Nanosatellites and microsatellites are small satellites weighing between 1 to 10 kg and 10 to 100 kg, respectively. These satellites represent the third iteration of the space age, following the politically charged Space Race in the 1960s and the subsequent realization of the commercial possibilities of space-age technologies and their possible utility in achieving global communication. Nanosatellites and microsatellites represent the need of the present time, when satellites are expected to be not only effective, but also compact and cheap.
Making satellites smaller makes them cheaper to produce as well as to launch. Larger satellites require exponentially larger amounts of thrust, resulting in significantly higher costs. In contrast, nanosatellites and microsatellites need much less thrust, and can also be launched collectively instead of individually. Due to their relatively small size, they can also be accommodated on launch vehicles commissioned for launching larger satellites, as their extra weight can easily be incorporated in the launch vehicle. Nanosatellites and microsatellites have thus become a crucial asset for the space and aviation industry and are likely to receive increasing demand in the coming years.
According to Transparency Market Research, the global nanosatellites and microsatellites market was valued at US$529.1 mn in 2015. Exhibiting a robust 12.1% CAGR from 2016 to 2024, the market is expected to rise to a valuation of US$2.2 bn by the end of 2024.
Q. What are the key regional markets for nanosatellites and microsatellites?
Regionally, the global market for nanosatellites and microsatellites was dominated by North America in 2015. The advanced technological framework available in the U.S. and Canada has led to the development of several emerging space aviation companies such as SpaceX and Spaceflight Industries, whose recent successes have eclipsed even those of some national space programs.
Nevertheless, in the coming years, India is likely to play a key role in the development of the global nanosatellite and microsatellite market. On June 22, 2016, the Indian Space Research Organization (ISRO) launched 20 satellites with a total weight of close to 1.3 tons in a single flight–the highest number of satellites launched by ISRO in a single mission. Following this, ISRO set another historic landmark on September 26, 2016, when 8 satellites with a combined weight of 675 kg were placed in two orbits by a single launch vehicle. 7 of the 8 satellites in the latter mission and 19 of 20 in the former weighed less than or around 100 kg, making these launches significant for the global nanosatellites and microsatellites market.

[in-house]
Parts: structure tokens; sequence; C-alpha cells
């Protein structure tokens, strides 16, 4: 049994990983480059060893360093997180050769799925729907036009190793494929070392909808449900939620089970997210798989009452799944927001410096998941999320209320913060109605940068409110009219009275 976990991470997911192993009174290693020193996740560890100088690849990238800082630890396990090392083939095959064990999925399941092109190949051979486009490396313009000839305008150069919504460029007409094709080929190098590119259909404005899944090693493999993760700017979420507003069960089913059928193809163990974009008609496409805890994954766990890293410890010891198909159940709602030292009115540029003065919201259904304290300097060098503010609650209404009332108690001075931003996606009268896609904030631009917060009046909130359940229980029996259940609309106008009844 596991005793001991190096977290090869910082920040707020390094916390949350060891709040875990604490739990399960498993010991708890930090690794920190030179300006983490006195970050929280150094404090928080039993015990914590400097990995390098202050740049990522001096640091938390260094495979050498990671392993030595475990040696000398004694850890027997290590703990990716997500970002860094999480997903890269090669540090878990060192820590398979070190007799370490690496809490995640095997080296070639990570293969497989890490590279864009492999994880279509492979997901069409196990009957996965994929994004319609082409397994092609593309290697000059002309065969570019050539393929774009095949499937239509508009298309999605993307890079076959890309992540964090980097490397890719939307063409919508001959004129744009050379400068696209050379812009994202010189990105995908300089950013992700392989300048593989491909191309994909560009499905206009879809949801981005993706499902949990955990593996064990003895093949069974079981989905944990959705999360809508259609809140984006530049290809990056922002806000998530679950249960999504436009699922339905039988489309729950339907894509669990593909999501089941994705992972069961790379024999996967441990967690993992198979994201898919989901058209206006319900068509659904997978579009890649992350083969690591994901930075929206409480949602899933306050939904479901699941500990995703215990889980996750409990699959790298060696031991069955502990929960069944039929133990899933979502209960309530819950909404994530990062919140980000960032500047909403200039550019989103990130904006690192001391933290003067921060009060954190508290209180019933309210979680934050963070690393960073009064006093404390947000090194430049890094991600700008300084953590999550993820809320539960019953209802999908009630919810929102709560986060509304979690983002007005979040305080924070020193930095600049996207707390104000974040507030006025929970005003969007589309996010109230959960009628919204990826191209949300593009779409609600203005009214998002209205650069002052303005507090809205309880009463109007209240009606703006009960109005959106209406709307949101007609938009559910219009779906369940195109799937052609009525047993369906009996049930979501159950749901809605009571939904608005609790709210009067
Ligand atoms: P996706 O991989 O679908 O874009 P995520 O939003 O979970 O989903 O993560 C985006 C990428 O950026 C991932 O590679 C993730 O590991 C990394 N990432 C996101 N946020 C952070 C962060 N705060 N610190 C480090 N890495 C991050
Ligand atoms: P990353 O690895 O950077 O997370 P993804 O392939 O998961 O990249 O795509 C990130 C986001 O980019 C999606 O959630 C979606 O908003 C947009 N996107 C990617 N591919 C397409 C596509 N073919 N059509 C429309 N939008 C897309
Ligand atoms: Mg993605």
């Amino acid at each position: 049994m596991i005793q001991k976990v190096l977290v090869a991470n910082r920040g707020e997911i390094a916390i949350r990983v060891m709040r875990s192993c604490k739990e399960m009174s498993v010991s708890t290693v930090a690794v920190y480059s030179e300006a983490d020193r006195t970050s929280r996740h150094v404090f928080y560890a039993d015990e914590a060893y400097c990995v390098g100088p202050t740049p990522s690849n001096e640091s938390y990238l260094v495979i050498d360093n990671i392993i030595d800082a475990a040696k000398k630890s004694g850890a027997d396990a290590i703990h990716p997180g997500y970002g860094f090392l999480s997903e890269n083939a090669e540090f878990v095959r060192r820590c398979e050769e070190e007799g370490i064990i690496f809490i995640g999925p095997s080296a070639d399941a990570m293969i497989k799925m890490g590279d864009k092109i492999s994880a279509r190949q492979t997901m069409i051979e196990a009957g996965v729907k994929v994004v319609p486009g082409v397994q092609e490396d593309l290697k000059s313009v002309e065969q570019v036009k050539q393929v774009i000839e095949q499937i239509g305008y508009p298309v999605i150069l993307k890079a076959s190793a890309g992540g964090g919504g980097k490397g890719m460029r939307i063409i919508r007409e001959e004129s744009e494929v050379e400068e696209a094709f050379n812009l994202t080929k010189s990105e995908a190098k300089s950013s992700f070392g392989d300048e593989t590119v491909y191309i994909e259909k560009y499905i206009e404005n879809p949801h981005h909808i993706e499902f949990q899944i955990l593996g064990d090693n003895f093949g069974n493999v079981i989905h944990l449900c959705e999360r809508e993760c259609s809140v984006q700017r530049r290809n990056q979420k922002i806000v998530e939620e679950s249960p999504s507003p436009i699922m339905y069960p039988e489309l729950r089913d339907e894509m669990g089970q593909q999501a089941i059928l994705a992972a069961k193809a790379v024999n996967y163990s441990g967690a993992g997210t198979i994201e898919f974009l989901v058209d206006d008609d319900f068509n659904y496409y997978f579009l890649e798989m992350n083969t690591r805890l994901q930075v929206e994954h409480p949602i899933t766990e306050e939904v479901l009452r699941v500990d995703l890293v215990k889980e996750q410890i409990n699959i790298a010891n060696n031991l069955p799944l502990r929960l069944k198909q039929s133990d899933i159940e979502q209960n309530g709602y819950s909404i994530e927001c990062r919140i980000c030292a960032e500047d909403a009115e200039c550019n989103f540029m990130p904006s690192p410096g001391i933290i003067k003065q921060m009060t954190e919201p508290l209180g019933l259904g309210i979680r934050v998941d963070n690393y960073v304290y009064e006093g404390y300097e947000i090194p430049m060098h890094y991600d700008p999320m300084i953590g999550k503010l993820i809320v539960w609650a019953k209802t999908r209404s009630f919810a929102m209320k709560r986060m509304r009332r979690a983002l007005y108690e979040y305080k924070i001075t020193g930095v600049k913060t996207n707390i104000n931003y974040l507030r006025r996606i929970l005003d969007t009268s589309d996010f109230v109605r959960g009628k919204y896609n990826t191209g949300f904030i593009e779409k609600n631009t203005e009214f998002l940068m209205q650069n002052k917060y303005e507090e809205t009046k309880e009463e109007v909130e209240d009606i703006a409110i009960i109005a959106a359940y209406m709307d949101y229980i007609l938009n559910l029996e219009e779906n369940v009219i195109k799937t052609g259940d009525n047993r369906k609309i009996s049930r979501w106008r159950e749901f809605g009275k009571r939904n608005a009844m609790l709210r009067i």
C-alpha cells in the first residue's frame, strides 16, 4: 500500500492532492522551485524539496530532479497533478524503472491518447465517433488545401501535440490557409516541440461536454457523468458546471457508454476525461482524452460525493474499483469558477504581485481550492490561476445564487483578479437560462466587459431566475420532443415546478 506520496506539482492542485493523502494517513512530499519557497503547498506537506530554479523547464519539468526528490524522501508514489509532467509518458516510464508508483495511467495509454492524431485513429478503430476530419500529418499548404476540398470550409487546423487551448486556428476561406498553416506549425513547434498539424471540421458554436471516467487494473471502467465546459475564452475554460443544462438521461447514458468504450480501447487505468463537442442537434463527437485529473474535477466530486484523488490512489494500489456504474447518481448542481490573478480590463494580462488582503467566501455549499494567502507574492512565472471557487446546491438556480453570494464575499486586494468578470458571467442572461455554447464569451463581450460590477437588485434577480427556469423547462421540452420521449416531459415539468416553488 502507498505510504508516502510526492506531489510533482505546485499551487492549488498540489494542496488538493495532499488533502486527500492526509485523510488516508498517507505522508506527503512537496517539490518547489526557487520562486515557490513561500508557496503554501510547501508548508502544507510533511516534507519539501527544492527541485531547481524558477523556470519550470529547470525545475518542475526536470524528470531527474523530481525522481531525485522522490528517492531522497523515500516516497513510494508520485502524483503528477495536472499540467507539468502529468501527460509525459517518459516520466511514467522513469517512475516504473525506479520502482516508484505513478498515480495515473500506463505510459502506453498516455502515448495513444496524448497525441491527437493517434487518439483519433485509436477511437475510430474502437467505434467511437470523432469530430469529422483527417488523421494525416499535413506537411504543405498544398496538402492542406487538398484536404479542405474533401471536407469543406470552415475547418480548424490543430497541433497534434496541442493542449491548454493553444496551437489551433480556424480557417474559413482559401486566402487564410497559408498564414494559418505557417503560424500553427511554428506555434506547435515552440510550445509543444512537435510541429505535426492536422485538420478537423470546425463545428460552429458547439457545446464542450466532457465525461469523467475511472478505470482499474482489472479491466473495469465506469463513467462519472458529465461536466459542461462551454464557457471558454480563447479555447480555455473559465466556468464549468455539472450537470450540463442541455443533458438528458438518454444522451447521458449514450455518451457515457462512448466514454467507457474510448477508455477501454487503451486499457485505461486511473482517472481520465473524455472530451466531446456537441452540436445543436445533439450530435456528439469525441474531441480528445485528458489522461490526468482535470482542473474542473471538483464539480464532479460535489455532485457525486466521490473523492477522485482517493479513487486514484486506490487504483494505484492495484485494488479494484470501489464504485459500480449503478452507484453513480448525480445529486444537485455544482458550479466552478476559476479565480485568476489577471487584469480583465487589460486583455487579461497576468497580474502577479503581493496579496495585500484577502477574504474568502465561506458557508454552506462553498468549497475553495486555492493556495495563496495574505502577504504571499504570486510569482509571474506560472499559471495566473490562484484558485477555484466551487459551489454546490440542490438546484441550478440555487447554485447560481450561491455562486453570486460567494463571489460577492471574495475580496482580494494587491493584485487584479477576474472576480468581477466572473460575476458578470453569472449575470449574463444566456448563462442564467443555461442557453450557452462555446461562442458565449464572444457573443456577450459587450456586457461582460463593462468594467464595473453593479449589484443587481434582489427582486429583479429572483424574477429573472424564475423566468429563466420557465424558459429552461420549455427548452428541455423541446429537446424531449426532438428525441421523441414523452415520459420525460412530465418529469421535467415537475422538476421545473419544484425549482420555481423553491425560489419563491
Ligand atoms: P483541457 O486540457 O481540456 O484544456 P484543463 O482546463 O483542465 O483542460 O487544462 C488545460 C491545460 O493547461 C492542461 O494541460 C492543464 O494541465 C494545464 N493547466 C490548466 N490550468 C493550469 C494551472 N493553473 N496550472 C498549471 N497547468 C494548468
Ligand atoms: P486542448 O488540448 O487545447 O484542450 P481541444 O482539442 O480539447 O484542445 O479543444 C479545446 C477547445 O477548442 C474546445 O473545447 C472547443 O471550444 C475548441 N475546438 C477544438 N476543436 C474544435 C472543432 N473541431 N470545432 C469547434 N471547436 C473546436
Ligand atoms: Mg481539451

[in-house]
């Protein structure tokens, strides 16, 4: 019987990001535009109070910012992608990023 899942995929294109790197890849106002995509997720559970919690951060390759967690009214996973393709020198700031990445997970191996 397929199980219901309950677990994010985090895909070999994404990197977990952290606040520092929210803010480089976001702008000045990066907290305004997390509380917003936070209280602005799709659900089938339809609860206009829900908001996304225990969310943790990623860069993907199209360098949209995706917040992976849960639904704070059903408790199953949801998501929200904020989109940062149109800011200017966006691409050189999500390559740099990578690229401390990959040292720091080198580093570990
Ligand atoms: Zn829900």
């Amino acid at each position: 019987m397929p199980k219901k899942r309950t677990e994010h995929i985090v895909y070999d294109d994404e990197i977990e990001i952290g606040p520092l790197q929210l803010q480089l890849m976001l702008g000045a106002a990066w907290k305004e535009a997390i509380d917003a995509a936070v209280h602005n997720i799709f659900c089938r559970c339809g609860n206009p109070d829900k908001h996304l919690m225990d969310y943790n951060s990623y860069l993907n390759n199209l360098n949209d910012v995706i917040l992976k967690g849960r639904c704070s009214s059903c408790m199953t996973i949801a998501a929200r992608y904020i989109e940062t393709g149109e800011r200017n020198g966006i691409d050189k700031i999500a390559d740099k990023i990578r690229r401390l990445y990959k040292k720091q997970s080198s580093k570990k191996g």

Such achievements have made ISRO the prime space agency in Asia and allowed it to emerge as a major player in the global commercial space aviation market. The consistent success of ISRO in innovating low-cost solutions without compromising on reliability has been vital in its rise as a leading light in the market.
Q. What are the downsides to the growing use of microsatellites and nanosatellites?
Despite their immense benefit, the use of nanosatellites and microsatellites has been constrained by the risk of collisions in space, which would result in the generation of space debris. Nano- and microsatellites are usually launched and often operated collectively, which makes them more likely to set off a chain reaction if even one collision takes place.
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Limitations on the operation period of microsatellites and nanosatellites could help resolve this issue, but the utility of small satellites means their number is likely to keep increasing in the coming years. Nevertheless, the massive potential of nanosatellites and microsatellites in enabling better communication and satellite imaging is expected to ensure steady growth of the global market in the coming years.